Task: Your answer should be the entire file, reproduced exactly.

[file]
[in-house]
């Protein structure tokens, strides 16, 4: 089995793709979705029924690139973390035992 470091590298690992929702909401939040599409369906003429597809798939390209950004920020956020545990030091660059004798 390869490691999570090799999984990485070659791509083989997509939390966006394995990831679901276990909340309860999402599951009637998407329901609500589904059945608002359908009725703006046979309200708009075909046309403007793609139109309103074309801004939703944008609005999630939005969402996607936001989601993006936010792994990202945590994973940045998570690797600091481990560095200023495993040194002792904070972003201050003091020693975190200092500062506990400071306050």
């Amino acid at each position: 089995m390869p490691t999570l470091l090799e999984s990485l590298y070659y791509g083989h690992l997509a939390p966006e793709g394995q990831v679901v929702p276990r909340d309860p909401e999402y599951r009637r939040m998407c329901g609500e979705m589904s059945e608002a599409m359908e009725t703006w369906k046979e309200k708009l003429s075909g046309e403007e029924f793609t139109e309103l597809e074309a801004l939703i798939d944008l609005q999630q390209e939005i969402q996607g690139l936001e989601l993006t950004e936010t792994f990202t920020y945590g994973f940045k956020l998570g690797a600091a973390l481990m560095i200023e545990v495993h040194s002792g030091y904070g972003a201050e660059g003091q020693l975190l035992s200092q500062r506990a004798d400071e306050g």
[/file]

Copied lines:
[in-house]
């Protein structure tokens, strides 16, 4: 089995793709979705029924690139973390035992 470091590298690992929702909401939040599409369906003429597809798939390209950004920020956020545990030091660059004798 390869490691999570090799999984990485070659791509083989997509939390966006394995990831679901276990909340309860999402599951009637998407329901609500589904059945608002359908009725703006046979309200708009075909046309403007793609139109309103074309801004939703944008609005999630939005969402996607936001989601993006936010792994990202945590994973940045998570690797600091481990560095200023495993040194002792904070972003201050003091020693975190200092500062506990400071306050």
């Amino acid at each position: 089995m390869p490691t999570l470091l090799e999984s990485l590298y070659y791509g083989h690992l997509a939390p966006e793709g394995q990831v679901v929702p276990r909340d309860p909401e999402y599951r009637r939040m998407c329901g609500e979705m589904s059945e608002a599409m359908e009725t703006w369906k046979e309200k708009l003429s075909g046309e403007e029924f793609t139109e309103l597809e074309a801004l939703i798939d944008l609005q999630q390209e939005i969402q996607g690139l936001e989601l993006t950004e936010t792994f990202t920020y945590g994973f940045k956020l998570g690797a600091a973390l481990m560095i200023e545990v495993h040194s002792g030091y904070g972003a201050e660059g003091q020693l975190l035992s200092q500062r506990a004798d400071e306050g």